Review of Homo Toxicus, a documentary film by Carole Poliquin


Last night, CBC aired a short version of the longer 90 min film, Homo Toxicus. I’ll be talking about just some of the highlights of the episode and adding my own thoughts.

In an animated segment at the beginning, we are shown the evolution of stages our species has gone through and we’re asked the question, “Are we leaving the era of homo consumerus and entering a new one, that of homo toxicus?” Never before in our earth’s history has the pollution produced by human activities appeared so commonly in our bodies, even found now in the umbilical cords of infants.  It’s just a product of our lifestyle and the way we do things.

Filmmaker, Carole Poliquin, has her own blood tested and sits for over an hour while the toxicologist reads the list of contaminants, explains their quantities and potential health effects.  It’s personal and she wants to know just how worried she should be. While some of the levels are above average, no-body’s panicking.  Carole’s not trying to scare people, instead, she’s curious as she takes us on her journey of exploration of current thought about just what levels cause harm and which chemicals do what.

She visits an aboriginal reserve situated among numerous factories in Sarnia, Ontario and talks to some of the residents.  From asthma and other respiratory ailments to headache and the usual suspects, both young and old, men and women have health problems.  No big shocker, since they live in “Chemical Valley.”  What is surprising, however, is the range of fertility, reproductive and birth rate anomalies.  What’s happening to the males of the community? Why are so few being born?  Well, nobody can say for sure, a reoccurring conclusion throughout the film.

Gender-altering reproductive problems are being noted in frogs in the St. Lawrence River.  In one scene, a Health Canada spokesperson points out the differences between frogs (who breathe through their skin and live in water) and humans who don’t. He can’t make the same leap as Carole who  states that frogs have the same hormones as humans.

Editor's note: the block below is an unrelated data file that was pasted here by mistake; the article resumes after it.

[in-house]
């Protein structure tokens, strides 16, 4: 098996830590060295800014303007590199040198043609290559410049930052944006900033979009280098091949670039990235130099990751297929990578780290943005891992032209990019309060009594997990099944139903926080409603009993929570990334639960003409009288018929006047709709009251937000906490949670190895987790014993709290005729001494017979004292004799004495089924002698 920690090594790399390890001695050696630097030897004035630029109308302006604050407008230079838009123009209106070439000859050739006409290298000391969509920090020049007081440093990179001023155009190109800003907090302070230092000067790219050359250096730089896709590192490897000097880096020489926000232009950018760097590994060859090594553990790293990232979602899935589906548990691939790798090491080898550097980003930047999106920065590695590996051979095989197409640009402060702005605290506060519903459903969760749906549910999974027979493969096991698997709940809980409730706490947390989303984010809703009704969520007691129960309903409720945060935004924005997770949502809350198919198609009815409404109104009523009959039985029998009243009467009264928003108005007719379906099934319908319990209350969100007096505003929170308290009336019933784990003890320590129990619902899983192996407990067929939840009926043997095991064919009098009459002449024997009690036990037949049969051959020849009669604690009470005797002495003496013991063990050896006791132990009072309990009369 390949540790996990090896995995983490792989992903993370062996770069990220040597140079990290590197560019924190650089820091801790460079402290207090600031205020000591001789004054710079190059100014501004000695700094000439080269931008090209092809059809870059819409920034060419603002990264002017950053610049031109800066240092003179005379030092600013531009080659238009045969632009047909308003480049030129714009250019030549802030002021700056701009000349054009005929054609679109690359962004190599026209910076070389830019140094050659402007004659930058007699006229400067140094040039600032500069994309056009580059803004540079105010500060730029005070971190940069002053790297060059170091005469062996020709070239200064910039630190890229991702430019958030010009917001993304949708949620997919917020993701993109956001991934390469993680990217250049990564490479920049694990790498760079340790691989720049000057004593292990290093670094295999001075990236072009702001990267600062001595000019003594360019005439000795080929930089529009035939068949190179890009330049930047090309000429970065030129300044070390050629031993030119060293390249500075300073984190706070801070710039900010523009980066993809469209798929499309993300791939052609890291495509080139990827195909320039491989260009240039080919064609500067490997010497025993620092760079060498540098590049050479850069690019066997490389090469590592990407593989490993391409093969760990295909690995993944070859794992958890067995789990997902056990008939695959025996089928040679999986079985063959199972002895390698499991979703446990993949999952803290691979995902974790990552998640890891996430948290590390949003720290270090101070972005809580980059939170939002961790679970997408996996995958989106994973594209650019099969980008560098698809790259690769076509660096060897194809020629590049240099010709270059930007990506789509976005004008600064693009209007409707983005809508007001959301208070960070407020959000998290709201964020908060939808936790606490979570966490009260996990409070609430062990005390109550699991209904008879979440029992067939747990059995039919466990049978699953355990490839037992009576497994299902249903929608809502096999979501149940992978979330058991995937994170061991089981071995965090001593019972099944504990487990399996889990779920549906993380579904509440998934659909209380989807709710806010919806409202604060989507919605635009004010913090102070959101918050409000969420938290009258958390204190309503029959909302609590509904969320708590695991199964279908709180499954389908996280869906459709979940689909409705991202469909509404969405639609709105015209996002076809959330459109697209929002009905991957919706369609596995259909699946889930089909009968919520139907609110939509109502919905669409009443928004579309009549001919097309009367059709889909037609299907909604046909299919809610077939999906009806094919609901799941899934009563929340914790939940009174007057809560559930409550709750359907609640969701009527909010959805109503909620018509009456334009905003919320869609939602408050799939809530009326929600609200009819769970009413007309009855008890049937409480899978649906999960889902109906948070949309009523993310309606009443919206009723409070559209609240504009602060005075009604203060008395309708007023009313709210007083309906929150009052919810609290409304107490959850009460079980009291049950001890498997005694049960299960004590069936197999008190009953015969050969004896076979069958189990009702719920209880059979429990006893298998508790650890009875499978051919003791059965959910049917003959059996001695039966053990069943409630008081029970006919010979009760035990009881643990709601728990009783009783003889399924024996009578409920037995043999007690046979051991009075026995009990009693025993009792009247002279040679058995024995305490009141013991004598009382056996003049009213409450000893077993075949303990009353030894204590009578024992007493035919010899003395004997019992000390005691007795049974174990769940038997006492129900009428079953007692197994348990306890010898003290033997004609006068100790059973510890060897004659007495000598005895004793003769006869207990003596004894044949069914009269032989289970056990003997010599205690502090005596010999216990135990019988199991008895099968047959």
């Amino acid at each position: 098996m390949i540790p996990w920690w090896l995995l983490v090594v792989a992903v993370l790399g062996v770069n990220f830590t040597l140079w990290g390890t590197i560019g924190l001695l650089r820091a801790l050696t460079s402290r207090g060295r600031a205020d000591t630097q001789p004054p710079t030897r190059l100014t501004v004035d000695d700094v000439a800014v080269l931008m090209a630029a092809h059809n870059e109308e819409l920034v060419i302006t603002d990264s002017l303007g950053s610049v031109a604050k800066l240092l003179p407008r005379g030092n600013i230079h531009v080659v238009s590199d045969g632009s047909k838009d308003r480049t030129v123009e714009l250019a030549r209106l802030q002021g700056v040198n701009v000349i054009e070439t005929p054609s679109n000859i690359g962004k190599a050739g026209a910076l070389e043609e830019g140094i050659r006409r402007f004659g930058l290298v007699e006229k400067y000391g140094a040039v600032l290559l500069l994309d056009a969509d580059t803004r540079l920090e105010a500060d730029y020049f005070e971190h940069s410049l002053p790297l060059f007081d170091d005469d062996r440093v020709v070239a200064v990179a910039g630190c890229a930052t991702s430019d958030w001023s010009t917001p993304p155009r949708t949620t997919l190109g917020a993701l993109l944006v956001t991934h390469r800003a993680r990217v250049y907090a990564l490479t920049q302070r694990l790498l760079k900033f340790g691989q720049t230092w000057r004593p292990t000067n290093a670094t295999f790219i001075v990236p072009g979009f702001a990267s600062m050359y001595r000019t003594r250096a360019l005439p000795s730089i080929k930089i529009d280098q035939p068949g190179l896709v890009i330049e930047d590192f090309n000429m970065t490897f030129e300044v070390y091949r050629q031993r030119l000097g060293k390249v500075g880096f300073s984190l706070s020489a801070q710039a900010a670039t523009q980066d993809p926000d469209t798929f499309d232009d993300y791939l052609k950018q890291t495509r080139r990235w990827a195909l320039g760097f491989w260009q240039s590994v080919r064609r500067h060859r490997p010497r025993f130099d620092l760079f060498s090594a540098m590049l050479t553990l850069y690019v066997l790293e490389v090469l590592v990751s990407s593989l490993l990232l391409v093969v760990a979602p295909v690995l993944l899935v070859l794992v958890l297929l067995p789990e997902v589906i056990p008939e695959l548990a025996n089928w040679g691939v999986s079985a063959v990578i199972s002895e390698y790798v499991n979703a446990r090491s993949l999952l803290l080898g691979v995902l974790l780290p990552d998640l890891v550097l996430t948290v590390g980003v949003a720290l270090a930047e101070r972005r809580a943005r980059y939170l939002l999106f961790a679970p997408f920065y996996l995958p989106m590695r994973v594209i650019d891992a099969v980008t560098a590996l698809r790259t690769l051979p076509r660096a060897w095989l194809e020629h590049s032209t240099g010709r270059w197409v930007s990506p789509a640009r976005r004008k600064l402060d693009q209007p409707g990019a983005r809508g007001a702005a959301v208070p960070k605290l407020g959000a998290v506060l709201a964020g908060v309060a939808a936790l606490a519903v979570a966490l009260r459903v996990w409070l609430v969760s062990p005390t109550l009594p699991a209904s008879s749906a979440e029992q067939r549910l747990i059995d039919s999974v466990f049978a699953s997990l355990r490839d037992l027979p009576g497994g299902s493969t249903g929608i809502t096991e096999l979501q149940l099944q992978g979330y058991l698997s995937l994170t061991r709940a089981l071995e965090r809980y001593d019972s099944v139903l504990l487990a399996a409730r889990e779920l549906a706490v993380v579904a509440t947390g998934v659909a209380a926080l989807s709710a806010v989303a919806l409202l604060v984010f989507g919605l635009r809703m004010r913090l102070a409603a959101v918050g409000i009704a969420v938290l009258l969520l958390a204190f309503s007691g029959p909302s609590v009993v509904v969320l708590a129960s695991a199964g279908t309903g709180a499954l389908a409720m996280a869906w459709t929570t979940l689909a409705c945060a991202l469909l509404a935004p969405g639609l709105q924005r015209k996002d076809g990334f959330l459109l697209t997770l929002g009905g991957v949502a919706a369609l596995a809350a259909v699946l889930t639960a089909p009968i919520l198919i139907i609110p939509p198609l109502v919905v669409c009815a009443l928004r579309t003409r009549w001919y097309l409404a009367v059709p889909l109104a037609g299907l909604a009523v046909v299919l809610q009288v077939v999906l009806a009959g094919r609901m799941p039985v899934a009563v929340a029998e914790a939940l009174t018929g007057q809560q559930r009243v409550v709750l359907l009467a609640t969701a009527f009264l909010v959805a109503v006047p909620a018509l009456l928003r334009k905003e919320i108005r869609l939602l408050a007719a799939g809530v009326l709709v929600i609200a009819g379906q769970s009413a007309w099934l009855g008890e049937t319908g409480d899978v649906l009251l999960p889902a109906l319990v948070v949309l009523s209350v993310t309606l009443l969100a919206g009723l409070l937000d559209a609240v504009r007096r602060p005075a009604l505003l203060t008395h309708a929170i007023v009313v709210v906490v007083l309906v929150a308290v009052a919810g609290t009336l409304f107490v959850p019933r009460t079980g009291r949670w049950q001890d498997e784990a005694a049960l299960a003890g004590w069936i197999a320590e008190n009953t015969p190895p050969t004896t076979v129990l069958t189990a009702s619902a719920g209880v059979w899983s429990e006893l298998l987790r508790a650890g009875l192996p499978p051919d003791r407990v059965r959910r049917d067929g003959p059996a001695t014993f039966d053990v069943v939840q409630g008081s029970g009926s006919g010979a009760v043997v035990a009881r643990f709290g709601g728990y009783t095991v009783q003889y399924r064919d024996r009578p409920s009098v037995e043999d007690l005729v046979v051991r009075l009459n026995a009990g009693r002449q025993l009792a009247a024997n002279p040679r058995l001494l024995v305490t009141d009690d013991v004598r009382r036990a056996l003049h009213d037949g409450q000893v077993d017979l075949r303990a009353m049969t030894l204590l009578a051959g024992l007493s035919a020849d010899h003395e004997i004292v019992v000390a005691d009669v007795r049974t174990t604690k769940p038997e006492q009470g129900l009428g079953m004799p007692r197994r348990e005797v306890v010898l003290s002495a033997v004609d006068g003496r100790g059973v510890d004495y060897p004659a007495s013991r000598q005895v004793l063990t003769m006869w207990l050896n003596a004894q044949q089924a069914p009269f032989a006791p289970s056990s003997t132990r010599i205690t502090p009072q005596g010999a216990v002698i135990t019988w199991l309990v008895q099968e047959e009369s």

The source of estrogen-mimicking chemicals?  BPA (bisphenol A),  a component in hard plastics and in the lining of food and beverage cans.  Canada banned its use in the making of baby bottles since it affects the young, as do most toxins, more forcefully. For the frogs, the suspected cause is agricultural pesticides such as azatrine, a very commonly used weed killer found to be safe by the EPA following 19 studies.  She also looks at flame retardants, phthalates and others chemicals found in everyday products in most homes.

Armed with this evidence, Carole muses, “Health Canada MUST be concerned about the situation” and she heads off to talk with them.  During a visit with another official, she’s told how Canada has protective laws in place and that the amounts of toxins found in people are within acceptable limits.  “So,” Carole probes, “it’s about risk management, rather than the precautionary principle.”

And this idea is key in understanding that we, the public, are not being fully protected.  Our health is being balanced with other interests.  Laws, heavily lobbied by corporations, allow for acceptable amounts, some risk and try to manage the health effects, balancing them equally with financial concerns such as market competitiveness. Carole shines the light on this point well.

In contrast, Carole helps us understand how Europe’s standards allow for fewer parts per billion and how they apply the precautionary principle rather than risk management when deciding on policy.  She also raises the facts that humans are not the subjects of testing and the thousands of chemicals introduced every year are not tested in combination with each other. We just don’t know enough and that’s bound to make the more scientifically-minded squirm due to lack of proof and some will brush off all concerns entirely.  I suppose that some people will take no action because of the lack of proof.